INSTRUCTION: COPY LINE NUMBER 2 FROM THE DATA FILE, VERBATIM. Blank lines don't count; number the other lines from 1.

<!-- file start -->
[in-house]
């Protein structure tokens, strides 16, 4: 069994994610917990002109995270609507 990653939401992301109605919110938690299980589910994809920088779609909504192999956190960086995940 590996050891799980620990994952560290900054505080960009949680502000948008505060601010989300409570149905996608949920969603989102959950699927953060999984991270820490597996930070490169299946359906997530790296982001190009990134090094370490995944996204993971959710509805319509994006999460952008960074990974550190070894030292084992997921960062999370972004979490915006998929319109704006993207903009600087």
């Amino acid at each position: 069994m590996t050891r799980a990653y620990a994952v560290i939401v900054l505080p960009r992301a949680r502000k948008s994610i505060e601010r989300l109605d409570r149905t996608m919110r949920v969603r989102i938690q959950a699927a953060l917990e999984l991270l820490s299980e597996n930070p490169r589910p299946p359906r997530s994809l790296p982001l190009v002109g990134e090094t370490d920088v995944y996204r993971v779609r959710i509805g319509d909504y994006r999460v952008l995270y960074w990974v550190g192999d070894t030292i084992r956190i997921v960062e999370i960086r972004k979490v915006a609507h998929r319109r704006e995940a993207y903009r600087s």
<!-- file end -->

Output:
């Protein structure tokens, strides 16, 4: 069994994610917990002109995270609507 990653939401992301109605919110938690299980589910994809920088779609909504192999956190960086995940 590996050891799980620990994952560290900054505080960009949680502000948008505060601010989300409570149905996608949920969603989102959950699927953060999984991270820490597996930070490169299946359906997530790296982001190009990134090094370490995944996204993971959710509805319509994006999460952008960074990974550190070894030292084992997921960062999370972004979490915006998929319109704006993207903009600087």